The visit of the Russian sloop Neva to Sydney in 1807: 200 years of Russian–Australian contacts

by Aleksandr Massov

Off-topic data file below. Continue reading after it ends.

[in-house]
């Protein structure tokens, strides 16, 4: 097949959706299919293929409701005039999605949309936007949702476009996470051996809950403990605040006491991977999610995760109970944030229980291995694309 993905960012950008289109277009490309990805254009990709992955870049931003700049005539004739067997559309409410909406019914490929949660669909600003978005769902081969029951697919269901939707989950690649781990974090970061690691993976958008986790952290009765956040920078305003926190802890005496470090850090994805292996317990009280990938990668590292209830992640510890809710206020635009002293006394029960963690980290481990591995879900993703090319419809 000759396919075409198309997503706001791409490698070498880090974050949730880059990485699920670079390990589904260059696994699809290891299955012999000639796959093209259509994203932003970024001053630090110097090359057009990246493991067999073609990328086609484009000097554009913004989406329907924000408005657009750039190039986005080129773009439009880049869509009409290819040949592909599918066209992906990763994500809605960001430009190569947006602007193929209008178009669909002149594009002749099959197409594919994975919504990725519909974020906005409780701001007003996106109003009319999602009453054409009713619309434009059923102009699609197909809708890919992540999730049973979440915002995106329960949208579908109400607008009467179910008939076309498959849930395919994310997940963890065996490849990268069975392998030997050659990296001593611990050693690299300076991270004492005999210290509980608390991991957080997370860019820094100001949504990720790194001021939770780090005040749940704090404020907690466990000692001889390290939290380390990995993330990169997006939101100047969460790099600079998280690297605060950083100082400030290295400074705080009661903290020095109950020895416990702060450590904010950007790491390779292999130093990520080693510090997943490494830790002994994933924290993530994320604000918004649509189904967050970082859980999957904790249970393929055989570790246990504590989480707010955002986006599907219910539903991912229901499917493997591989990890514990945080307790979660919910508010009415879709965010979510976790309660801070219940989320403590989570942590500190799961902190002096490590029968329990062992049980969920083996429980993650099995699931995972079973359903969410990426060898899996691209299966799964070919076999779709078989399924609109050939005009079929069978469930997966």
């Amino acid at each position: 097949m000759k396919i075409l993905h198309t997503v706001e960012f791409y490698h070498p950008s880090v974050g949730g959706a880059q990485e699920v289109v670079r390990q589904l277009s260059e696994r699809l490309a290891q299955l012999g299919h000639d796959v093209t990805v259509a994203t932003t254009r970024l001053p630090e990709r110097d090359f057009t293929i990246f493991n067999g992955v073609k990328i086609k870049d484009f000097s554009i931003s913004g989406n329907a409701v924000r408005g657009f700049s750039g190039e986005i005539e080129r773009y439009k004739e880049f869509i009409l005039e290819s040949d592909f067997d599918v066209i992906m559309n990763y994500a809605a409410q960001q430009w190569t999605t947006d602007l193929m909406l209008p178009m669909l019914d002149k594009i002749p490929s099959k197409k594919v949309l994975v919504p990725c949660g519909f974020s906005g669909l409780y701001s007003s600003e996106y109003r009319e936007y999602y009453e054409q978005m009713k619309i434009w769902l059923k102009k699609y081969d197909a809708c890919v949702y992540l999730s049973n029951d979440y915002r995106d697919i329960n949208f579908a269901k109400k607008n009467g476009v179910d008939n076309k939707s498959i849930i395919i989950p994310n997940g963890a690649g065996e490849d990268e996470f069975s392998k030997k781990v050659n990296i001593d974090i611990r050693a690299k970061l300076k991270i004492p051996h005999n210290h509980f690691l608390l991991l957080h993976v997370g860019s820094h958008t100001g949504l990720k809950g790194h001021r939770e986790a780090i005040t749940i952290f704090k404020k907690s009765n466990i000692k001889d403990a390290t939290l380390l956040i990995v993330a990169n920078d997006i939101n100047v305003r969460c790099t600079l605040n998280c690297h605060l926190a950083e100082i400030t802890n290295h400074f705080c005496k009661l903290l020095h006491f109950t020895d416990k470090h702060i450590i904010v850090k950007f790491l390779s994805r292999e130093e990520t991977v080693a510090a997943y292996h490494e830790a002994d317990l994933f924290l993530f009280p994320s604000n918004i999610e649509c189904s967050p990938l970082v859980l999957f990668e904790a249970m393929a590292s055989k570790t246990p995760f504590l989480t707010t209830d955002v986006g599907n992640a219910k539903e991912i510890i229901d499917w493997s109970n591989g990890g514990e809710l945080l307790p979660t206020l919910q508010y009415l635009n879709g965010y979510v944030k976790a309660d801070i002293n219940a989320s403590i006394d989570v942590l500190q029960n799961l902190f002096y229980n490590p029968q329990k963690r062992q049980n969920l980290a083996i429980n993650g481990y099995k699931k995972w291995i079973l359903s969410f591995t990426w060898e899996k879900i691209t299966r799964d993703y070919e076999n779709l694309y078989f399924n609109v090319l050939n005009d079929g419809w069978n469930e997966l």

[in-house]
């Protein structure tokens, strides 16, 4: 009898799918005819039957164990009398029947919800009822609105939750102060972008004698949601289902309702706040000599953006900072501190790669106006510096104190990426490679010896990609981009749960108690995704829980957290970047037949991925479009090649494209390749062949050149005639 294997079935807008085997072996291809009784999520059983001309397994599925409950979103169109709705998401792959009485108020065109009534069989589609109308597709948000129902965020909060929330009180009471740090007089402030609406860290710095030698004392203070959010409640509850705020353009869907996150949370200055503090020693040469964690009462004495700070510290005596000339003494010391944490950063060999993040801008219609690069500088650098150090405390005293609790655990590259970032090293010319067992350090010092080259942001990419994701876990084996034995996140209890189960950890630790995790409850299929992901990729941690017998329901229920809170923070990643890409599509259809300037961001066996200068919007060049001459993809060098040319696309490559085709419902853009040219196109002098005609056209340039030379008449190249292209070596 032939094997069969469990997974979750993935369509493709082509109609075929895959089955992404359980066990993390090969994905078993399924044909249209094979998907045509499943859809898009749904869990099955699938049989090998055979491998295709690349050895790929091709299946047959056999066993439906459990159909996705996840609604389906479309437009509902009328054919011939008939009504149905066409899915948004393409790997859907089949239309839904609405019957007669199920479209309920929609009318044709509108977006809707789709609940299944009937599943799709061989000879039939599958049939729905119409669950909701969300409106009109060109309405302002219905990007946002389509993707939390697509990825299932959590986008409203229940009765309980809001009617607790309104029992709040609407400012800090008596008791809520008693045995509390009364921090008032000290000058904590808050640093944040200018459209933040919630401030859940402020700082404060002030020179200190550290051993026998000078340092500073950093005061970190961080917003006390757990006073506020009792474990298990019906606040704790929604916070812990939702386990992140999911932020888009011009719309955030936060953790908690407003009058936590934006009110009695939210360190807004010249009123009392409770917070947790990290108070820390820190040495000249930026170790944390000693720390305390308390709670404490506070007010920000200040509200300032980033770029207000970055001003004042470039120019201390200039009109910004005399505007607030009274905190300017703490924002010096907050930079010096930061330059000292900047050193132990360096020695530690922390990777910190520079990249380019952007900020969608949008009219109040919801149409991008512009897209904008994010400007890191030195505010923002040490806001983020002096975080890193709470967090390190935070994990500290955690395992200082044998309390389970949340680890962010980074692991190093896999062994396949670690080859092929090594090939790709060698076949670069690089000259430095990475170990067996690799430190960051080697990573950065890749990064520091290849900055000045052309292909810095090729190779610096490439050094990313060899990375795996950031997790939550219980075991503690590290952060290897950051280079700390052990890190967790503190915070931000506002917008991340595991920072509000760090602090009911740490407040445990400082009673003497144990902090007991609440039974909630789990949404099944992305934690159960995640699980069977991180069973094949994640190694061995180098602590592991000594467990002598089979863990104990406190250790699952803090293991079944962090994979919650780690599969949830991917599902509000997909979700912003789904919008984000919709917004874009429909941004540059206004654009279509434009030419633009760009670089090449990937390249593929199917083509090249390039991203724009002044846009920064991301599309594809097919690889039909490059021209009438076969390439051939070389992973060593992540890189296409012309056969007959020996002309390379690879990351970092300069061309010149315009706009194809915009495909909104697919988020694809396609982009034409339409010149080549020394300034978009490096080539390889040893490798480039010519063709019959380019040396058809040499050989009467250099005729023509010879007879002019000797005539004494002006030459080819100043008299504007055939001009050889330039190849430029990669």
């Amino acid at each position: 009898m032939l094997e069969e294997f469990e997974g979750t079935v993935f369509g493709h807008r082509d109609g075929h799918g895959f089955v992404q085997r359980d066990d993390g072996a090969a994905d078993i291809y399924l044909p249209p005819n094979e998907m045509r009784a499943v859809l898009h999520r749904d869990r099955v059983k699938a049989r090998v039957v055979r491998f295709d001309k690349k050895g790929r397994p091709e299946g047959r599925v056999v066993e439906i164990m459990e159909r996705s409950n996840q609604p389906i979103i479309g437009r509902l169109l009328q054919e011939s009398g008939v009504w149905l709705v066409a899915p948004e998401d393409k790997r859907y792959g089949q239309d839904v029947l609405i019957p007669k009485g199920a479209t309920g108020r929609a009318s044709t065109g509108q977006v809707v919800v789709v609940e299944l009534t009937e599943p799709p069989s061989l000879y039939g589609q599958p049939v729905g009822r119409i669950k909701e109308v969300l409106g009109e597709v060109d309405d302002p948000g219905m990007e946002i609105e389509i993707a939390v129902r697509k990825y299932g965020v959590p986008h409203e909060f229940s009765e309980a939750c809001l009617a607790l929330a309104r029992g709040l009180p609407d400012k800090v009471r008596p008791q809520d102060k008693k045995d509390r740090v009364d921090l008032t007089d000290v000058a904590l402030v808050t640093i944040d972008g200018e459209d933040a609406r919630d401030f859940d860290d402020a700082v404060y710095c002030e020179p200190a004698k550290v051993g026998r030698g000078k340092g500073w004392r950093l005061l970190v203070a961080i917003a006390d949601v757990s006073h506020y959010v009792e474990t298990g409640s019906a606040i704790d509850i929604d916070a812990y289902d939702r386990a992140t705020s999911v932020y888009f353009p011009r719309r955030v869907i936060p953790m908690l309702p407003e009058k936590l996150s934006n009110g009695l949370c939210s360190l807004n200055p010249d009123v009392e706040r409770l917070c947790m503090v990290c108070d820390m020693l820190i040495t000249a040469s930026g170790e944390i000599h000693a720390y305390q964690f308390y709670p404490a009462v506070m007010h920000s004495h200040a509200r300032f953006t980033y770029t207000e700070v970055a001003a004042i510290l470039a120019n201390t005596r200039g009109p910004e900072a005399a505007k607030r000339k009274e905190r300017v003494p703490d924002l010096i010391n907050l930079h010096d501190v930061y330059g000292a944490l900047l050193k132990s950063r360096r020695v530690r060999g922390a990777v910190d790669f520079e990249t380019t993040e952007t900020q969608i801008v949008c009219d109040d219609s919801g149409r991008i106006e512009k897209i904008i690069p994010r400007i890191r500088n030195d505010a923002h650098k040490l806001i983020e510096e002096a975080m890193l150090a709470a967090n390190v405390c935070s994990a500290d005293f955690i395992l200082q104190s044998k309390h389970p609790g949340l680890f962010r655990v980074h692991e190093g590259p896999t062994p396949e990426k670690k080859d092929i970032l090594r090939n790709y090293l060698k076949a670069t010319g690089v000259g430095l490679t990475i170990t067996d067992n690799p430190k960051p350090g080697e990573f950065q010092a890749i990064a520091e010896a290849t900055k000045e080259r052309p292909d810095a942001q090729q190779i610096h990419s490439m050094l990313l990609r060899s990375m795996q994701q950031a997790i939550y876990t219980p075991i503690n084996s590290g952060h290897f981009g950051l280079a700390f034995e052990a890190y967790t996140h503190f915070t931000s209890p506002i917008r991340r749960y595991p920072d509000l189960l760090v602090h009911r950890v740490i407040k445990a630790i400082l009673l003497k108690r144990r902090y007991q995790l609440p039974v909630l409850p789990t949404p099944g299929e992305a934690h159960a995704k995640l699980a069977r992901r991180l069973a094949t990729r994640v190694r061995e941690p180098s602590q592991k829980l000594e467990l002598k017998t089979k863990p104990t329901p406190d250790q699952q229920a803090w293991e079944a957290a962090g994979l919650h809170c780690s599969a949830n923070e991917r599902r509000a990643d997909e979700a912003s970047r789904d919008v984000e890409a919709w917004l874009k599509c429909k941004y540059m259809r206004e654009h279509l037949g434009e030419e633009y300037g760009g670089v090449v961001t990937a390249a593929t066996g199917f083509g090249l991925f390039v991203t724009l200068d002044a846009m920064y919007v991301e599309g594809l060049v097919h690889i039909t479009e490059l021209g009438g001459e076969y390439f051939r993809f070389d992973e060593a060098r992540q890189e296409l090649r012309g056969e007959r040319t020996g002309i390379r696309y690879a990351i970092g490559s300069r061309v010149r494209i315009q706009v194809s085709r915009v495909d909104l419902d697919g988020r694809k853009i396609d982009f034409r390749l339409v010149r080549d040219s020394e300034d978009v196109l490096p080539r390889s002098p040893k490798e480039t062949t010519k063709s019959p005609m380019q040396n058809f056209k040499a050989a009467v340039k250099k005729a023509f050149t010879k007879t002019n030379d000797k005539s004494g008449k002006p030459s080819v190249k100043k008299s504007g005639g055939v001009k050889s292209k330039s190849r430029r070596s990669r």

2007 marks the bicentenary of the first contact between Russia and Australia. The beginning of relations between the two countries can be dated to June 1807, when the Russian Navy sloop Neva put into Sydney harbour. The vessel was under charter to the Russian-American Company and was bound for the Russian possessions in Alaska with Company cargo. Russian colonization of North America had begun at the end of the eighteenth century and was to continue until the sale of Alaska to the United States in 1867. The territory was administered by the private Russian-American Company, whose affairs, however, were effectively under direct government control. The main obstacle to the colonization of Alaska was the problem of maintaining stable lines of supply and of protecting Russian interests in the New World. The overland route from European Russia across Siberia was at that time extremely unreliable, so that the sea lanes remained the only means of supplying Russian America and the provisioning and security of the territories were carried out by the Imperial Navy. For this reason, Russian naval vessels regularly made the voyage from European Russia to Novo-Arkhangelsk, the centre of the Russia’s American possessions, throughout the first half of the nineteenth century. For much of that time, Sydney, and latterly Hobart, were among the few ports of call for Russian sailors as they followed their course from the Indian Ocean to the Pacific; here the crews could enjoy shore leave, repairs could be carried out, and fresh supplies of water and provisions taken on. Between 1807 and 1835, fifteen different Russian vessels put in at Australian ports on seventeen separate occasions. It is therefore hardly surprising that the first Russians Australians came into contact with were seafarers, or that visits by participants in successive Russian naval expeditions constitute an entire phase in the development of Russian–Australian relations.

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